LATEST VERSION: 8.2.6 - CHANGELOG
Pivotal GemFire® v8.2

Understanding Client Single-Hop Access to Server-Partitioned Regions

Understanding Client Single-Hop Access to Server-Partitioned Regions

With single-hop access the client connects to every server, so more connections are generally used. This works fine for smaller installations, but is a barrier to scaling.

If you have a large installation with many clients, you may want to disable single hop by setting the pool attribute, pr-single-hop-enabled to false in your pool declarations.

Without single hop, the client uses whatever server connection is available, the same as with all other operations. The server that receives the request determines the data location and contacts the host, which might be a different server. So more multiple-hop requests are made to the server system.

Note: Single hop is used for the following operations: put, get, destroy, putAll, getAll, removeAll and onRegion function execution.

Even with single hop access enabled, you will occasionally see some multiple-hop behavior. To perform single-hop data access, clients automatically get metadata from the servers about where the entry buckets are hosted. The metadata is maintained lazily. It is only updated after a single-hop operation ends up needing multiple hops, an indicator of stale metadata in the client.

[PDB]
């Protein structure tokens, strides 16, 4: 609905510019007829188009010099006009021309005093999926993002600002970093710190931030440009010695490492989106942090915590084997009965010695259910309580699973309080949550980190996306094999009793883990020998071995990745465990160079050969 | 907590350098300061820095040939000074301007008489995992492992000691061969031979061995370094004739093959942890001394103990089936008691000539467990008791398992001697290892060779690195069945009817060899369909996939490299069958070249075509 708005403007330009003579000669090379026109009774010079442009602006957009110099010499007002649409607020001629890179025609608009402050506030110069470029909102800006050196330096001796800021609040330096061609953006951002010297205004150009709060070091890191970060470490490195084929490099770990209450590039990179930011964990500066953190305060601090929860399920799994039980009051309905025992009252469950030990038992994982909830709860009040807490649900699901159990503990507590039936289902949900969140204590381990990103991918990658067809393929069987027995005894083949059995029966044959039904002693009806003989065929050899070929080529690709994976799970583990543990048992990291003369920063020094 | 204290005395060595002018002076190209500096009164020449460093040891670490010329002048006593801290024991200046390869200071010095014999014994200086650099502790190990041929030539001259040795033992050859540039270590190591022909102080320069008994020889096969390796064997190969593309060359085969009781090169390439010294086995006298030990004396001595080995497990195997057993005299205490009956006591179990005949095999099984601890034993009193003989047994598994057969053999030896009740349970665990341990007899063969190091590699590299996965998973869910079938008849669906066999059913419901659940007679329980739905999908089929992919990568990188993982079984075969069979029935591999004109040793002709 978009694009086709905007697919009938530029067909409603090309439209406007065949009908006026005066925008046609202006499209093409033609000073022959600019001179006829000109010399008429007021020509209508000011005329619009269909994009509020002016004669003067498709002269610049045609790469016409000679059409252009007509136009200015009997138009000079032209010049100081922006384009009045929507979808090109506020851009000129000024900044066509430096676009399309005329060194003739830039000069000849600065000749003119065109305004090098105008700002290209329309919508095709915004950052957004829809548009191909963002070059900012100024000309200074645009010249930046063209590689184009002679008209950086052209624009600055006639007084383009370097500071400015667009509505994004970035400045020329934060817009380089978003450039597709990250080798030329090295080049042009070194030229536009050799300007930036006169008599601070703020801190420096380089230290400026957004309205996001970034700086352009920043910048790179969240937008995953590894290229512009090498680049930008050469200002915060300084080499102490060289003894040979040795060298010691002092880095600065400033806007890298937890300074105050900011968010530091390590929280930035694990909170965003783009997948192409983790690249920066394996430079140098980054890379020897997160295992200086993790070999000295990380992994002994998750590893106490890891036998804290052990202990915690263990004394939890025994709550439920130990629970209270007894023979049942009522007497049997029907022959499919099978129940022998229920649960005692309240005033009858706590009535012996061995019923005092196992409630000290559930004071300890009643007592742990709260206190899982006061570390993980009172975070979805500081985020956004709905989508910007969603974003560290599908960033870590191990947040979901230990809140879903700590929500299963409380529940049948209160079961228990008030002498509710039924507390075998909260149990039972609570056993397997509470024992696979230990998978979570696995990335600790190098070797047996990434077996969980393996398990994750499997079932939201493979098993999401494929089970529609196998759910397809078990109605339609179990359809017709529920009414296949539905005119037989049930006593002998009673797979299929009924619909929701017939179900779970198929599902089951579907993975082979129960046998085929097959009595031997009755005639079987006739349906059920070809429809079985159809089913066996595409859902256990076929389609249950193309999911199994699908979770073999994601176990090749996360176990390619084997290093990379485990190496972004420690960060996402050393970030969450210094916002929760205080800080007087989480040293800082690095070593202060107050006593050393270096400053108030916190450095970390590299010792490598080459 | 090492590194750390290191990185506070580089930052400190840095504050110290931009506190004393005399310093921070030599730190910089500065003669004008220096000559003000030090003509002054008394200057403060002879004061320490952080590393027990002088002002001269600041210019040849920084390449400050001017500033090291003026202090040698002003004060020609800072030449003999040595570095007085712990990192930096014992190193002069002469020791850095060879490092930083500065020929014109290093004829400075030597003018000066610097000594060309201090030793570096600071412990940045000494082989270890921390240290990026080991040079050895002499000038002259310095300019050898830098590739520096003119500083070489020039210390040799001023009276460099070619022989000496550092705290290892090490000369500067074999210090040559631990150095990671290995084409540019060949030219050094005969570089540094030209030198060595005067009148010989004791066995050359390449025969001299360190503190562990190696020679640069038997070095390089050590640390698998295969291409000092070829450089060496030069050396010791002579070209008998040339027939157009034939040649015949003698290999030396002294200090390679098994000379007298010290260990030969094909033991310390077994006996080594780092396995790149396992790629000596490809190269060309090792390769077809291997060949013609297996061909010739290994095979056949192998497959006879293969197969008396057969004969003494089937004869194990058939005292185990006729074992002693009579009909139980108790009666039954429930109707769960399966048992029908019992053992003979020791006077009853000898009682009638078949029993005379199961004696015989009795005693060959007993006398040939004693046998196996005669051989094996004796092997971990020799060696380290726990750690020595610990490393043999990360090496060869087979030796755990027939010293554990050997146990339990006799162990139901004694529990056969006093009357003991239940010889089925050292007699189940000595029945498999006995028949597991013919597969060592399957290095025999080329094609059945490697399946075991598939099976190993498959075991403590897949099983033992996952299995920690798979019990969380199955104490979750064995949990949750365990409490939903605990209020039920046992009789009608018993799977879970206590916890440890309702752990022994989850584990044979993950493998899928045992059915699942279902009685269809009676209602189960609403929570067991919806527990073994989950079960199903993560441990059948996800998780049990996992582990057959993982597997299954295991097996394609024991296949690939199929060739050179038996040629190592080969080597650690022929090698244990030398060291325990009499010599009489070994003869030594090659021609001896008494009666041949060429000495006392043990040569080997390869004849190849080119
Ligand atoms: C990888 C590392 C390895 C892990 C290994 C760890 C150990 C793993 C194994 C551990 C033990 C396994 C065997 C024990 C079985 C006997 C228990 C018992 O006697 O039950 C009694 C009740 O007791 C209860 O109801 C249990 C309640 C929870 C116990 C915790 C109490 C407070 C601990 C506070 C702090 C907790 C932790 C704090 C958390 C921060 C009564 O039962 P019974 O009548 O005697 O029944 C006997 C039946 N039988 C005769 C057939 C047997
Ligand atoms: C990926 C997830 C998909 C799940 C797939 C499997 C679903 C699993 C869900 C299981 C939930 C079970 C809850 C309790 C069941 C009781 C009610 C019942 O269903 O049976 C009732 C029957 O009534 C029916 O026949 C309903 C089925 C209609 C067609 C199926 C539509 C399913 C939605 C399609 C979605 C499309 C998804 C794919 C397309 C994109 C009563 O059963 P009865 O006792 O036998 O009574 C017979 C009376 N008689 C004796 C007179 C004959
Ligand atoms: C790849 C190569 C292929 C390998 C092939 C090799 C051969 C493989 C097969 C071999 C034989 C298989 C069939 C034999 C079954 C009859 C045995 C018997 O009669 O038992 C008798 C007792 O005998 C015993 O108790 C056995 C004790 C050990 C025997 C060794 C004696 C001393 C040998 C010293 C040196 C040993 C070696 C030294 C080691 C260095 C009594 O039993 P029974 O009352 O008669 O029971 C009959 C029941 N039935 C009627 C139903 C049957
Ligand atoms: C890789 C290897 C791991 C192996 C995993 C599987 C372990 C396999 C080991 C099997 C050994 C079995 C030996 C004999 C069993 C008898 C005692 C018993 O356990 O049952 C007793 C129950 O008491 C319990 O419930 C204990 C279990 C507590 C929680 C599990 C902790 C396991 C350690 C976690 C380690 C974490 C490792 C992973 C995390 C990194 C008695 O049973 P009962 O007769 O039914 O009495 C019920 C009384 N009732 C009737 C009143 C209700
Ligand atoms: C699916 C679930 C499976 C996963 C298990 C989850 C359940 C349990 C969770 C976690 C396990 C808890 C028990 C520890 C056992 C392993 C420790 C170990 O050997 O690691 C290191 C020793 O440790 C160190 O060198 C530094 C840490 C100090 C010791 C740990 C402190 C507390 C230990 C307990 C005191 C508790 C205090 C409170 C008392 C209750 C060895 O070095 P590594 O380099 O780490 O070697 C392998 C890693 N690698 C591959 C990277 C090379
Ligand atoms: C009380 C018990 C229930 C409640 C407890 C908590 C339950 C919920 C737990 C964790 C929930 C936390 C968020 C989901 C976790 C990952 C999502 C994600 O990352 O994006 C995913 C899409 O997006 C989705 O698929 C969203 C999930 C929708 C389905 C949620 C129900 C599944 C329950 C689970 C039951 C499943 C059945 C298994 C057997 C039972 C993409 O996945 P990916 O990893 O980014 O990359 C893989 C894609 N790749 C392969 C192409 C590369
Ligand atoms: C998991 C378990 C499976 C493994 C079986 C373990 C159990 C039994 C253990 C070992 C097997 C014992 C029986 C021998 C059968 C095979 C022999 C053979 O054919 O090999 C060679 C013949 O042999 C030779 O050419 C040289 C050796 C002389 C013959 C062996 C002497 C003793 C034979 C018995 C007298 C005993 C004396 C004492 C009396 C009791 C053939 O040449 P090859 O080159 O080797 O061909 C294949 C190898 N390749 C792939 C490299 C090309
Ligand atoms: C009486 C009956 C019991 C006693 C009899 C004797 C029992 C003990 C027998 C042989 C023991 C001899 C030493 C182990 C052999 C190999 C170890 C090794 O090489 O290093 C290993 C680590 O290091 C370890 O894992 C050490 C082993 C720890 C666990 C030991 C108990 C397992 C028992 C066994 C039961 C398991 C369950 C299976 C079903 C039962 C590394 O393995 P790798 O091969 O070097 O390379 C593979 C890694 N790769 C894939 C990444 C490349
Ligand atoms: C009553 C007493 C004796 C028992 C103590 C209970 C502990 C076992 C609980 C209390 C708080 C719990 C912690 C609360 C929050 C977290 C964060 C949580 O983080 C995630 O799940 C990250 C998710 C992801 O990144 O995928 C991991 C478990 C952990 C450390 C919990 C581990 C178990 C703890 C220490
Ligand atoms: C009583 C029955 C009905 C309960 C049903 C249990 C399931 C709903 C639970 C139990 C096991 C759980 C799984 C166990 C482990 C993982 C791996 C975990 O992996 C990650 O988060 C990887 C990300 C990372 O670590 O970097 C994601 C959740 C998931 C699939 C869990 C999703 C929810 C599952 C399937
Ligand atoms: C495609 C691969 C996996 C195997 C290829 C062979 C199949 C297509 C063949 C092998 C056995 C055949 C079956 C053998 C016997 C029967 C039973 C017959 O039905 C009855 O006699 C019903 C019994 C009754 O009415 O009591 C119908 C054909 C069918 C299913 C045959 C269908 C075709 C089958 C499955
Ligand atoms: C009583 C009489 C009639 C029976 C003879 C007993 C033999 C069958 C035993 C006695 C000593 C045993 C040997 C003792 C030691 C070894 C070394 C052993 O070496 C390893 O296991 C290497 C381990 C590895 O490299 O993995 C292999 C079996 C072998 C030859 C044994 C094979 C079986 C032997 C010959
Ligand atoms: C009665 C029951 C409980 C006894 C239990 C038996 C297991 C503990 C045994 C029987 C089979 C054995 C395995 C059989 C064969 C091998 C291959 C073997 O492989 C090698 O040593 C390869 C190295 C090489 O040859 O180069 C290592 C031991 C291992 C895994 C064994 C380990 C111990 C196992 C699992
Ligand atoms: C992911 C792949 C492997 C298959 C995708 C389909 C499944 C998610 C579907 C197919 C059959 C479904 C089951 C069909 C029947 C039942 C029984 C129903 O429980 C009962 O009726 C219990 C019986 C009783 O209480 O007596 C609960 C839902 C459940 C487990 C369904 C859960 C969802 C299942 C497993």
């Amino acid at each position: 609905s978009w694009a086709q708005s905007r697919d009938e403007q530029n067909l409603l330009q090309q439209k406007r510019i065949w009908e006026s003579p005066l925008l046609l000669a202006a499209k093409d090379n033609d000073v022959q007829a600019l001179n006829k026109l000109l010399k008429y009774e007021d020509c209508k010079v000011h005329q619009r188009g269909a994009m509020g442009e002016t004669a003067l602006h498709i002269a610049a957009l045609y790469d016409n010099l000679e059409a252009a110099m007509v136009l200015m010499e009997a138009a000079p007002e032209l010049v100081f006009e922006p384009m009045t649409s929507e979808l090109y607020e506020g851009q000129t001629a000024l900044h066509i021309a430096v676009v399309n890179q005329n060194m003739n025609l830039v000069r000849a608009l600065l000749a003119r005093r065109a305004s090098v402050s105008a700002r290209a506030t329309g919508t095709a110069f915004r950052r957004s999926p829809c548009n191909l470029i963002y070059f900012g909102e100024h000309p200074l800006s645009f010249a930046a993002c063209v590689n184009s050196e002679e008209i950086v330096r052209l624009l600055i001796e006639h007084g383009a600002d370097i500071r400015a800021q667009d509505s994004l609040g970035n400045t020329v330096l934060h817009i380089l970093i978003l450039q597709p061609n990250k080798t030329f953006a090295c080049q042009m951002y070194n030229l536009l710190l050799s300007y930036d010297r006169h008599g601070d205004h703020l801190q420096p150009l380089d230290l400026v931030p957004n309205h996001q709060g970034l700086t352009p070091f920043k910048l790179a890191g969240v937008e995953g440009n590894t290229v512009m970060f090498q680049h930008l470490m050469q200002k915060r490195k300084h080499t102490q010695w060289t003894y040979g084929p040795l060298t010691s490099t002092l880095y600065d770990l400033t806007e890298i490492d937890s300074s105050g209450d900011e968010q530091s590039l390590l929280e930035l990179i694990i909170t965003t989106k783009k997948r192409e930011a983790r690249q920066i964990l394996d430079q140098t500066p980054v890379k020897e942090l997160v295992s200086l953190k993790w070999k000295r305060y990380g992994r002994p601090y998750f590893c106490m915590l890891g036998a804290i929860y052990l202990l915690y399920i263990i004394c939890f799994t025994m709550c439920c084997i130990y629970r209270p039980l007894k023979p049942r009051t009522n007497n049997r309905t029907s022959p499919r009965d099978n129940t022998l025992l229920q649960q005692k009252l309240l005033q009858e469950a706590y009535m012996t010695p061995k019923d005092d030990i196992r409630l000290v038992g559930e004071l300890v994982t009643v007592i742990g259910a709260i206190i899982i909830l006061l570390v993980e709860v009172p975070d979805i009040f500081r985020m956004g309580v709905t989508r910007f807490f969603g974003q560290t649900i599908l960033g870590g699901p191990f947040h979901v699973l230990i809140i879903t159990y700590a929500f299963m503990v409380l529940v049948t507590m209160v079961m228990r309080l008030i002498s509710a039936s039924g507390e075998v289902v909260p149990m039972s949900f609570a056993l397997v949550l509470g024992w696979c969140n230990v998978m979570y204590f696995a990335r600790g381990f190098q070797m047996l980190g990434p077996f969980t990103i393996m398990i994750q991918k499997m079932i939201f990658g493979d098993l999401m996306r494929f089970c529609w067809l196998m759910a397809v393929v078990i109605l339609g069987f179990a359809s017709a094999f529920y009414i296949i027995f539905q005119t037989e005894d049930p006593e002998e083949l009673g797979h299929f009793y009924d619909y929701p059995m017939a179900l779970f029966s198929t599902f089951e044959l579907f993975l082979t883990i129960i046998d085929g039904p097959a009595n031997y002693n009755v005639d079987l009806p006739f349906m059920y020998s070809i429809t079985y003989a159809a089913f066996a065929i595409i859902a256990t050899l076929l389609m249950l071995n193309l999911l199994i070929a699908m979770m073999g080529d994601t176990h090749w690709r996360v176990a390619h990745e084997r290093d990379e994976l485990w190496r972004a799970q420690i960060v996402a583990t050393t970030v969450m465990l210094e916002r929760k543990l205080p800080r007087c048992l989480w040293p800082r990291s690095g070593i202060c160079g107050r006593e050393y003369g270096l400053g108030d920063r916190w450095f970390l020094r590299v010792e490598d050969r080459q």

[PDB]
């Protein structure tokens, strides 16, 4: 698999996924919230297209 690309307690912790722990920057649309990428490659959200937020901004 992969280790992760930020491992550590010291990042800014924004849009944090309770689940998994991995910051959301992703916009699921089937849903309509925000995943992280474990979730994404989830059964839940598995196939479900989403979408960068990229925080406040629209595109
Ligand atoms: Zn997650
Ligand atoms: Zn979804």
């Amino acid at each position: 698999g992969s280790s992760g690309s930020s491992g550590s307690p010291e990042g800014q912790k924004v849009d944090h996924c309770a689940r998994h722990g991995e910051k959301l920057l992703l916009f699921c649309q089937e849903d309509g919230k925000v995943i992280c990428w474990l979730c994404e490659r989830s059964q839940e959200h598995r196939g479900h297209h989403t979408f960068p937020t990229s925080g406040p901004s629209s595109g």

Single Hop and the Pool max-connections Setting

Do not set the pool's max-connections setting with single hop enabled. Limiting the pool's connections with single hop can cause connection thrashing, throughput loss, and server log bloat.

If you need to limit the pool’s connections, either disable single hop or keep a close watch on your system for these negative effects.

Setting no limit on connections, however, can result in too many connections to your servers, possibly causing you to run up against your system’s file handle limits. Review your anticipated connection use and make sure your servers are able to accommodate it.

Balancing Single-Hop Server Connection Use

Single-hop gives the biggest benefits when data access is well balanced across your servers. In particular, the loads for client/server connections can get out of balance if you have these in combination:
  • Servers that are empty data accessors or that do not host the data the clients access through single-key operations
  • Many single-key operations from the clients
If data access is greatly out of balance, clients can thrash trying to get to the data servers. In this case, it might be faster to disable single hop and go through servers that do not host the data.